Programming Ideas by Mike Charlton

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Useful and Beneficial

How to do well at your job without getting used.


One of the major problems facing software teams is retaining talent. A familiar refrain is, "If I'm going to put up with this, I'll need more money." Even as developers' salaries increase, their satisfaction in their jobs doesn't seem to. This story from taoist literature shed some surprising light on the problem for me.

Long ago a master woodcarver and his assistant were walking along a road when they happened upon a huge tree. It was at least 1000 years old and was so large that it stretched from horizon to horizon. At its base, a shrine dedicated to the spirit of the tree was doing a brisk business catering to the many pilgrims who had traveled to see it.

The assistant stopped and looked astonished at the magnificent tree. As a man in love with his trade he could not help but to be moved by such an amazing tree. However, the master woodcarver continued along his way, scarcely giving the tree a second glance.

“How can you, a master woodcarver who has spent his long life working in wood, not be struck by such a sight?” the assistant inquired.

“That tree is not fit for carving. Its limbs are twisted and its trunk full of knots. A cabinet made from it would warp. A boat made from it would sink. It is useless!”

That night, the assistant dreamed of the tree. In his dream the tree spoke to him, “Humans are so blind. They look at me and don’t see the secret of my success. I am useless, but it is precisely because I am useless that I have survived to become great. Had my wood been useful for any purpose, I would long ago have succumbed to the axe and the saw. I would have died to satisfy the whims of others.”

The assistant awoke from his dream with new understanding, but one question still plagued him. Later that day he told the master woodcarver of his dream and asked, “The tree said that it could thrive because it could not be used. But doesn’t the shrine use the tree? Is the tree not being useful to the shrine.”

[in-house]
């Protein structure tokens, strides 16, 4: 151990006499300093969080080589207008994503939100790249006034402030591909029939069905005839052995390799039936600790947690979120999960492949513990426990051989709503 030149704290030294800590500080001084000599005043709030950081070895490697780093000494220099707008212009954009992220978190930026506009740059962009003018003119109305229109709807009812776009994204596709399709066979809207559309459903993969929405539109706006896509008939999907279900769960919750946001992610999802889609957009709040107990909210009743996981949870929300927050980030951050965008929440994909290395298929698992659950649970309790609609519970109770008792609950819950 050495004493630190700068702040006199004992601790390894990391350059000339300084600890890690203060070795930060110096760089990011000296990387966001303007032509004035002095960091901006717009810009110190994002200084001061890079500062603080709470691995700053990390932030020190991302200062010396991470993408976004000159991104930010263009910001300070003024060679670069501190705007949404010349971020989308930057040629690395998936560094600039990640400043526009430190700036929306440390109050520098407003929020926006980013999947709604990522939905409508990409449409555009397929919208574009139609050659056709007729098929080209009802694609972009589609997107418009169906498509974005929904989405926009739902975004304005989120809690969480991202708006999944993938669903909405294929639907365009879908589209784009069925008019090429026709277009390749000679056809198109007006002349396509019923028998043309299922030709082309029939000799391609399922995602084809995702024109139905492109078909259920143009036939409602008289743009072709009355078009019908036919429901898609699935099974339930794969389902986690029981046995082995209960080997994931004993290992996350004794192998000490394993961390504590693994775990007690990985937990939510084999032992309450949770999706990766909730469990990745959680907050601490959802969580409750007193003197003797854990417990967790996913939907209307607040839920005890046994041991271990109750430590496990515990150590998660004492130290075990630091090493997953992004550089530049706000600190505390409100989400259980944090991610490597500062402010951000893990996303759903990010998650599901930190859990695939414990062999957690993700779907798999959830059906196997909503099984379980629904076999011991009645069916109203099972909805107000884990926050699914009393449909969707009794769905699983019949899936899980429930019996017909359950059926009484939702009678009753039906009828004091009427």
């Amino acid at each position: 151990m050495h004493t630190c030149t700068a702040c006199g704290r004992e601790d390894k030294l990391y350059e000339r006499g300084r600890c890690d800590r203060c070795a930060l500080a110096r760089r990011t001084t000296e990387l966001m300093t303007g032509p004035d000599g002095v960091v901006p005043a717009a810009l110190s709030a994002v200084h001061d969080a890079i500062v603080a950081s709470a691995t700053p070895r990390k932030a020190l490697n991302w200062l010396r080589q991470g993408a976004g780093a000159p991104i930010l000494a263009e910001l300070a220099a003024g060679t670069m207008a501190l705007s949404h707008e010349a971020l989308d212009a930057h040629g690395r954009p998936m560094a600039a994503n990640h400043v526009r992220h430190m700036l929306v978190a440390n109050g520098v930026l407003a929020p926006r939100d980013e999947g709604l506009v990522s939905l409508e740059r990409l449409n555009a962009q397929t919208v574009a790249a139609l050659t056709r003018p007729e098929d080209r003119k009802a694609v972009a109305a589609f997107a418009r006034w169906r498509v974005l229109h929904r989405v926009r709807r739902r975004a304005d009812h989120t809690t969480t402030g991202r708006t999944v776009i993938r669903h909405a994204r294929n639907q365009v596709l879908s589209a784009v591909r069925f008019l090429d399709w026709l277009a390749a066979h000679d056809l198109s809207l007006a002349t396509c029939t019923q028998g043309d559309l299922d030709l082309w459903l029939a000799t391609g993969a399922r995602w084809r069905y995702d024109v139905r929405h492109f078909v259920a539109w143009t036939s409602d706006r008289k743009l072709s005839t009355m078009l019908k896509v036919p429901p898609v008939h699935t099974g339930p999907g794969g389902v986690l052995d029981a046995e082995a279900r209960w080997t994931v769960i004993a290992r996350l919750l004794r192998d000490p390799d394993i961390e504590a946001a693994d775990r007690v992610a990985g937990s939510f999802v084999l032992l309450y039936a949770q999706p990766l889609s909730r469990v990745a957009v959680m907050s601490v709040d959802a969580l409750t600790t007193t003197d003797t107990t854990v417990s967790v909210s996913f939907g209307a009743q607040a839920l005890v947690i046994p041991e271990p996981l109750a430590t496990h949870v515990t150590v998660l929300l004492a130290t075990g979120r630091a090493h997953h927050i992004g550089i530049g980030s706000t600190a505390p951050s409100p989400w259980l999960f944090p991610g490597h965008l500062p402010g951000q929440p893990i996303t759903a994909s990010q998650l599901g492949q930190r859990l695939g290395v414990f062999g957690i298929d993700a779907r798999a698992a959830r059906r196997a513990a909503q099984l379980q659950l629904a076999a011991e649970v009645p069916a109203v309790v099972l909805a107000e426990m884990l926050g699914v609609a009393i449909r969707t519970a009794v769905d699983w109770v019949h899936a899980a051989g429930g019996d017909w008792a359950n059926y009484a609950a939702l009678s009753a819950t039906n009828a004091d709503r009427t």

“What does a tree care if a shrine worships it? It is true that the tree is beneficial to the shrine, but it is not being used. It is free to be a tree and to live as it chooses. In fact, by being beneficial to the shrine, it receives benefit in return. The shrine, not wanting to lose the benefit of the tree, protects it from storms and waters it during droughts. In this way, the tree has learned to achieve ultimate success.”

I read a similar story many years ago as a struggling computer programmer in Canada. It is not a new story. It is a compilation of a few similar stories from taoist literature. It is at least 2500 years old.

It is very easy to fall into the trap of trying to be useful. We do what we are told to do and suffer through the many things which we don’t enjoy. But we risk becoming the woodcarver’s wood rather than the tree. We struggle to be useful but then resent the fact that we are used.

In every job there are countless ways to be beneficial. We can choose things that we, ourselves, value and do them independently. If we choose wisely these will be things that the people around us benefit from. The more we choose to benefit others by being ourselves, the more others will come to rely on our unique strengths. Instead of finding ways to use us, they will simply be delighted by our presence.

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